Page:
• Use disposable rubber gloves, not bare hands to wipe the area clean with damp paper towels or   disposable wet wipes and place them in a second plastic bag along with the first bag containing the bulb fragments and any other cleanup materials.


  • Do not use a vacuum or broom to clean up the broken bulb on hard surfaces.


  • Put the bag in an outdoor trash container or in another outdoor protected area for the next normal trash disposal. 


  • Wash your hands after disposing of the bag.

If a fluorescent bulb breaks on a rug or carpet,

1.  First, remove all materials you can without using a vacuum cleaners, following the steps above.  Sticky tape (such as duct tape) can be used to pick up small pieces and powder. 

2.  If vacuuming is needed after all visible materials are removed, vacuum the area where the bulb was broken, remove the vacuum bag (or empty and wipe the canister) and put the bag or vacuum debris in two sealed plastic bags in the outdoor trash or protected outdoor location for normal disposal. 

For more information about disposing of CFLs, go to

Guidelines for Proper Disposal of Household Medication

Over the counter and prescription medications should not be disposed down the drain because wastewater treatment facilities are not designated to remove pharmaceutical compounds and they may end up in your local waterways, and may eventually be found in drinking water.  Properly disposing of unwanted and expired prescriptions and over-the-counter medications in the trash promotes a healthy aquatic environment and prevents accidental poisoning and intentional abuse. 

4 Steps for Proper Disposal


  1. Keep medicine in original container.  Mark out personal information on prescription bottles.

  2. Mix liquid medicine with undesireable substance like coffe grinds, cat litter, or dirt.

  3. Place bottles in an opaque container like a yogurt container, and secure lid; or wrap in a dark colored plastic bag. 

  4. Hid the container in the trash.  DO NOT recycle.

Improper disposal in your trash allows others to divert the substance and consume medication that was not prescribed to them. 

For more information contact: 
DEP Solid & Hazardous Waste Program (609) 633-1418

For proper disposal of household sharps visit:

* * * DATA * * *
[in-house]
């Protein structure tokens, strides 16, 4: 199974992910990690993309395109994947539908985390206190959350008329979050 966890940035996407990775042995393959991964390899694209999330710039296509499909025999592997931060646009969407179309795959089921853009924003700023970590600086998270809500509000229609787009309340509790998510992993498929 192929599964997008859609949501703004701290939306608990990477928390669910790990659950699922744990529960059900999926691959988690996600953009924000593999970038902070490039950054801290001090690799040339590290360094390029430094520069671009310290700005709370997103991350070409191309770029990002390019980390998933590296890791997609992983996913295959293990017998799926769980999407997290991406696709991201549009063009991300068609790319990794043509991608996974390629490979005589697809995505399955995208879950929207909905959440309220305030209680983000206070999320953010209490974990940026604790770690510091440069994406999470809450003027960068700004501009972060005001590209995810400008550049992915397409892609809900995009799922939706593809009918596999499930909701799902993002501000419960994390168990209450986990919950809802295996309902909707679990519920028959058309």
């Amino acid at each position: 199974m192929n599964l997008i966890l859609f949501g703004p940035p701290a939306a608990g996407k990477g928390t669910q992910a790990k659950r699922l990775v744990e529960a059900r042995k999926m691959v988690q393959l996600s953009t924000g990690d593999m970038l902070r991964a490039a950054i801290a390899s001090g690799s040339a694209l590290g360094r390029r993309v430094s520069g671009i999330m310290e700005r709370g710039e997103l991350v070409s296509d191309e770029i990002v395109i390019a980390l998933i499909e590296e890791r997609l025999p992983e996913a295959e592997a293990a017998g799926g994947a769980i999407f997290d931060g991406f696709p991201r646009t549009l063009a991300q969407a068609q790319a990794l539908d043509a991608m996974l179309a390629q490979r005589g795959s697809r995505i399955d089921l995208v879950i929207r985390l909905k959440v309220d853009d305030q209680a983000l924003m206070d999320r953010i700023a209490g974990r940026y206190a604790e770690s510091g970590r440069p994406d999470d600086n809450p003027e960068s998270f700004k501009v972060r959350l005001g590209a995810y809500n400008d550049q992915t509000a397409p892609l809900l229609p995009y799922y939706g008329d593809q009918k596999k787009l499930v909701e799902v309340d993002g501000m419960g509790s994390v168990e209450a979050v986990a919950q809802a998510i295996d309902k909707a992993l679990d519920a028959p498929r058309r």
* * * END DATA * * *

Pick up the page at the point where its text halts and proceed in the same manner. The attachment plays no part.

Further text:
or call (609) 984-6620


Please do your part in helping the environment.


The Sparta Township Environmental Commission encourages everyone to recycle.

The following items are picked up curbside:

Aluminum and tin cans, glass (clear, amber & green), all plastic containers with codes between 1 PET and 7 OTHER (milk, soda, detergent, bleach, yogurt cups, baby wipe containers).  These items can all be co-mingled together in one reusable container.  Recyclable fiber materials include:  corrugated cardboard & brown paper bags (bundled), newsprint, magazine, telephone books, junk mail chip boards (food cereal, tissue, shoe boxes and other gray and white paper board containers), office paper and shredded paper.  The items can also be co-mingled in one reusable container. 
NON-RECYCLABLE ITEMS are drinking glasses, plastic bags, plastic toys, oil & paint cans, aerosol cans, coat hangers, ceramics, window glass and wax coated material (jice boxes and main carton).

The following items can be recycled Monday - Saturday 7:00 a.m. - 2:00 p.m. at Sussex County Municipal Utilities Authority, 34 Rt 94S, Lafayette, NJ (973-579-6998)
Newsprint, corrugated cardboard and pressboard, chipboard, magazines, junk mail, mixed office paper and shredded paper, steel and bimetal food and beverage cans, aluminum beverage cans, glass bottles and jars; clear, green and amber, #1 PET plastic containers; clear and green soda bottles, #2 PET plastic containers; milk, juice, water, detergent bottles, aluminum bakery plates and foil, old clothing, used motor oil, waste anti-freeze and household batteries. 


Monthly Shredding Service
3rd Friday of every month 9:00 a.m. - 12:00 p.m., $6.00 per 40 lbs box - no limit.